Yield Curve (10-Year Minus 3-Month Treasury Rates)
Signal: Red light
After spending the fourth quarter un-inverted, the yield curve briefly re-inverted in January through February, un-inverted again in March, and remained un-inverted in April. This un-inversion was driven by a sharp drop in short-term rates, which in turn was caused by the Fed’s decision to cut the federal funds rate to effectively zero percent in March. The yield on the 3-month Treasury remained largely range bound in April, falling from 0.11 percent at the end of March to 0.09 percent at the end of April. The 10-year yield also declined slightly during the month, down from 0.70 percent to 0.64 percent.
While an inversion is a good signal of a pending recession, it is when the gap subsequently widens to 75 bps or more that a recession becomes imminent—which is what happened in 2008 and what has just about happened again. With the spread near the critical level, we are leaving this indicator at a red light. In conjunction with other monetary and fiscal policy actions, the current spread levels clearly represent a risk.
Consumer Confidence: Annual Change
Signal: Red light
Confidence declined from a downwardly revised 118.8 in March to 86.9 in April, a drop of 31.9 points. This drop, which was worse than the expected decline to 87, represents the worst monthly decline since oil was embargoed in 1973. On a year-over-year basis, confidence declined by roughly 32.7 percent. This disappointing but unsurprising result brought the index to its lowest level since 2014.
The decline in headline confidence was caused by a sharp drop-off in the present-situation subindex, which fell from 166.7 in March to 76.4 in April. Given the unprecedented number of layoffs over the past two months, as well as the continued efforts to combat the spread of the coronavirus, weak confidence is expected going forward.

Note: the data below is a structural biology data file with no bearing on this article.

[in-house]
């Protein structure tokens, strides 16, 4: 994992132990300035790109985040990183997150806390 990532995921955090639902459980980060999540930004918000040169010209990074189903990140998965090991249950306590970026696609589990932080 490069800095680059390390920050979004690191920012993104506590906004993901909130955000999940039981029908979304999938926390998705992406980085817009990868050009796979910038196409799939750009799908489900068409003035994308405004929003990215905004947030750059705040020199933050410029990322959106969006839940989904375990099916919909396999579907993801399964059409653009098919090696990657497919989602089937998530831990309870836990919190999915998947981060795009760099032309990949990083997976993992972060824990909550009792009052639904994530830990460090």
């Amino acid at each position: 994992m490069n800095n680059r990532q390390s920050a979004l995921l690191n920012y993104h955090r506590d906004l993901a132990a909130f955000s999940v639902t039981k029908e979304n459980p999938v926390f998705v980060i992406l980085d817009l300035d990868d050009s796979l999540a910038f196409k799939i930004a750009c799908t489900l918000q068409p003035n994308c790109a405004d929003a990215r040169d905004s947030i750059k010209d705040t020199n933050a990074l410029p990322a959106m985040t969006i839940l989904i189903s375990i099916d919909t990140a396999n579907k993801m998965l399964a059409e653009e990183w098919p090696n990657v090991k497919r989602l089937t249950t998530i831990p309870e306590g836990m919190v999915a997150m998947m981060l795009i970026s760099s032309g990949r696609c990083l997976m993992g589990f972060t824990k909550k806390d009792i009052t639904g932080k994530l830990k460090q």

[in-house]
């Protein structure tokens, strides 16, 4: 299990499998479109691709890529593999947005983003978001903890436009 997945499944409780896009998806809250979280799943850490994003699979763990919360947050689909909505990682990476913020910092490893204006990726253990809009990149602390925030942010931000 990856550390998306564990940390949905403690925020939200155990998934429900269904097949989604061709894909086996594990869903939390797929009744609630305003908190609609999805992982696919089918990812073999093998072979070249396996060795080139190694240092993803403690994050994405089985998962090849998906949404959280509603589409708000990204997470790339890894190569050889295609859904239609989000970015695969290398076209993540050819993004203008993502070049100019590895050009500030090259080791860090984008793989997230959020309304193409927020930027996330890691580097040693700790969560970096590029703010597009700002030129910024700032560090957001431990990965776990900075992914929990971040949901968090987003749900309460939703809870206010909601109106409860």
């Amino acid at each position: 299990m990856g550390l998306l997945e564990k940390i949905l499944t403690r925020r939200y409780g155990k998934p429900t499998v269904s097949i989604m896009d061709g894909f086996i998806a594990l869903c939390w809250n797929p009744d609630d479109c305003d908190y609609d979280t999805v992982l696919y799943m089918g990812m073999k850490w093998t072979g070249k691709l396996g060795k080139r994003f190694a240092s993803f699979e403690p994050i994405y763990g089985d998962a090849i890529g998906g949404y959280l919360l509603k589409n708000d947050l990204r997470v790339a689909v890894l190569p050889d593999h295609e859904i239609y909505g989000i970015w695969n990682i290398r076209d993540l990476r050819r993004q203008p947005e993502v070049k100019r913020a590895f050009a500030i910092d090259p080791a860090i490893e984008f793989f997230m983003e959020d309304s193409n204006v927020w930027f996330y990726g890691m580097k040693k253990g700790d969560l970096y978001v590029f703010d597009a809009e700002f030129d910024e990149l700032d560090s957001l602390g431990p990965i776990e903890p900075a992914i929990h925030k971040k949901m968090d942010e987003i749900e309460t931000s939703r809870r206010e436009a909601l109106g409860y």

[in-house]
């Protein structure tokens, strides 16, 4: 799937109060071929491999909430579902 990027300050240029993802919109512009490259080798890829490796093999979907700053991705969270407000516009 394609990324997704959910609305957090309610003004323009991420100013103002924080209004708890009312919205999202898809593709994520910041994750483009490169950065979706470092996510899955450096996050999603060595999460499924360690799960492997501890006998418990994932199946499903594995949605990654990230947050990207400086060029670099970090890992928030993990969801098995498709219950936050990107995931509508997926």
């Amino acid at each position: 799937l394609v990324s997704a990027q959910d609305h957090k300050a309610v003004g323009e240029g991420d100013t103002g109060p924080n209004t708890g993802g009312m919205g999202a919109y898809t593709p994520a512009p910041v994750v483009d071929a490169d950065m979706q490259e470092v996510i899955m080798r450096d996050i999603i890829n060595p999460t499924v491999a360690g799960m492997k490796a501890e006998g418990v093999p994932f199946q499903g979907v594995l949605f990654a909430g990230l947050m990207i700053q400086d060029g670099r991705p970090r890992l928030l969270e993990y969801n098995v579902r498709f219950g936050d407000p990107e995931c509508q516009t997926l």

This report bears watching, as hopes for a V-shaped economic recovery will likely hinge on a swift rebound in consumer confidence and spending figures. At the moment, the annual decline is well below the 20 percent that historically has indicated a recession and is unlikely to recover any time soon. Given that gap, we have downgraded this indicator to a red light.
Conclusion: Economy likely in recession
While some of the April releases came in slightly better than expected, these outcomes were primarily driven by cratering economist expectations rather than a meaningful pickup in economic activity. The overall picture is of an economy that is turning down sharply from the headwinds created by the current anti-coronavirus measures. This is a swift change from the first two and a half months of the year, where we saw largely improving economic data. These earlier results helped cushion some of the initial fall in economic activity in March; however, the worsening fundamentals in April point to a continued slowdown until further progress is made in containing the coronavirus and returning closer to pre-pandemic activity levels.
Ultimately, this was a month that showed quite clearly the full impact that a large external shock can have on the economy. Both on a monthly and year-over-year basis, the reports point toward an economy that is likely in the midst of a recession. Given the weakening economic fundamentals during the month and the anticipation of further pressure from the measures to combat the coronavirus, we are leaving the overall risk level at a red light for the economy as a whole for May.